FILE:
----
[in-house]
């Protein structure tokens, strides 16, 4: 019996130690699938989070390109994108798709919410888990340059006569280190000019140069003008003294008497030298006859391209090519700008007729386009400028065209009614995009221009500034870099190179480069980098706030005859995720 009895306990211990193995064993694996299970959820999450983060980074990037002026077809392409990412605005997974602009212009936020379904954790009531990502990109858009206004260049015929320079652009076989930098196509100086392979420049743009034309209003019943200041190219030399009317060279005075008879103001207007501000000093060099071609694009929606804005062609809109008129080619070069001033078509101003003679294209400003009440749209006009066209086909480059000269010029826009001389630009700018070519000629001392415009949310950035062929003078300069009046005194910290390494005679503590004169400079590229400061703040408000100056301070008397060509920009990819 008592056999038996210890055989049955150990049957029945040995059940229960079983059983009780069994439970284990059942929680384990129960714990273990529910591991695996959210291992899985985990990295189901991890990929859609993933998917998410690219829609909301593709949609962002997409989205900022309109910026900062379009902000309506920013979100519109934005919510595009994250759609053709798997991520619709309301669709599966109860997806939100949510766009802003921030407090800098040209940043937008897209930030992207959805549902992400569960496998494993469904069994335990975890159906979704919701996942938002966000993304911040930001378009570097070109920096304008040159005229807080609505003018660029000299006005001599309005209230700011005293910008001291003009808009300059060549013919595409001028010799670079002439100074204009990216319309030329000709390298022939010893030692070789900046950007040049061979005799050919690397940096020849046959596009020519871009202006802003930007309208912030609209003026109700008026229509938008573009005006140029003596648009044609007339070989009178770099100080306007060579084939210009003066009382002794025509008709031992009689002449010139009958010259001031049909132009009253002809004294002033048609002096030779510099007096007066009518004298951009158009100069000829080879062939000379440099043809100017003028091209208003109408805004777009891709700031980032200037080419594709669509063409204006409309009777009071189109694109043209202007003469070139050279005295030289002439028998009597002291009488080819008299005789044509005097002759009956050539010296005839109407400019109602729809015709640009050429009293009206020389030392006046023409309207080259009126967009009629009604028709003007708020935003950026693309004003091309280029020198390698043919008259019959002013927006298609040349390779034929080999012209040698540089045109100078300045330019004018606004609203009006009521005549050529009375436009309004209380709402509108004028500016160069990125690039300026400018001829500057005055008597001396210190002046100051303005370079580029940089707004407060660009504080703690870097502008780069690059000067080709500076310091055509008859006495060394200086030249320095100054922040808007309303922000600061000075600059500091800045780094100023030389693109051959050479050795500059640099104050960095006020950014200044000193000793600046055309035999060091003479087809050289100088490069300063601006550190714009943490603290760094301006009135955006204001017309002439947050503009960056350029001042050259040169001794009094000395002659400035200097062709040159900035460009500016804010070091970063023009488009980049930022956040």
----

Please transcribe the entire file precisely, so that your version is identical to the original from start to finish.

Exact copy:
[in-house]
């Protein structure tokens, strides 16, 4: 019996130690699938989070390109994108798709919410888990340059006569280190000019140069003008003294008497030298006859391209090519700008007729386009400028065209009614995009221009500034870099190179480069980098706030005859995720 009895306990211990193995064993694996299970959820999450983060980074990037002026077809392409990412605005997974602009212009936020379904954790009531990502990109858009206004260049015929320079652009076989930098196509100086392979420049743009034309209003019943200041190219030399009317060279005075008879103001207007501000000093060099071609694009929606804005062609809109008129080619070069001033078509101003003679294209400003009440749209006009066209086909480059000269010029826009001389630009700018070519000629001392415009949310950035062929003078300069009046005194910290390494005679503590004169400079590229400061703040408000100056301070008397060509920009990819 008592056999038996210890055989049955150990049957029945040995059940229960079983059983009780069994439970284990059942929680384990129960714990273990529910591991695996959210291992899985985990990295189901991890990929859609993933998917998410690219829609909301593709949609962002997409989205900022309109910026900062379009902000309506920013979100519109934005919510595009994250759609053709798997991520619709309301669709599966109860997806939100949510766009802003921030407090800098040209940043937008897209930030992207959805549902992400569960496998494993469904069994335990975890159906979704919701996942938002966000993304911040930001378009570097070109920096304008040159005229807080609505003018660029000299006005001599309005209230700011005293910008001291003009808009300059060549013919595409001028010799670079002439100074204009990216319309030329000709390298022939010893030692070789900046950007040049061979005799050919690397940096020849046959596009020519871009202006802003930007309208912030609209003026109700008026229509938008573009005006140029003596648009044609007339070989009178770099100080306007060579084939210009003066009382002794025509008709031992009689002449010139009958010259001031049909132009009253002809004294002033048609002096030779510099007096007066009518004298951009158009100069000829080879062939000379440099043809100017003028091209208003109408805004777009891709700031980032200037080419594709669509063409204006409309009777009071189109694109043209202007003469070139050279005295030289002439028998009597002291009488080819008299005789044509005097002759009956050539010296005839109407400019109602729809015709640009050429009293009206020389030392006046023409309207080259009126967009009629009604028709003007708020935003950026693309004003091309280029020198390698043919008259019959002013927006298609040349390779034929080999012209040698540089045109100078300045330019004018606004609203009006009521005549050529009375436009309004209380709402509108004028500016160069990125690039300026400018001829500057005055008597001396210190002046100051303005370079580029940089707004407060660009504080703690870097502008780069690059000067080709500076310091055509008859006495060394200086030249320095100054922040808007309303922000600061000075600059500091800045780094100023030389693109051959050479050795500059640099104050960095006020950014200044000193000793600046055309035999060091003479087809050289100088490069300063601006550190714009943490603290760094301006009135955006204001017309002439947050503009960056350029001042050259040169001794009094000395002659400035200097062709040159900035460009500016804010070091970063023009488009980049930022956040």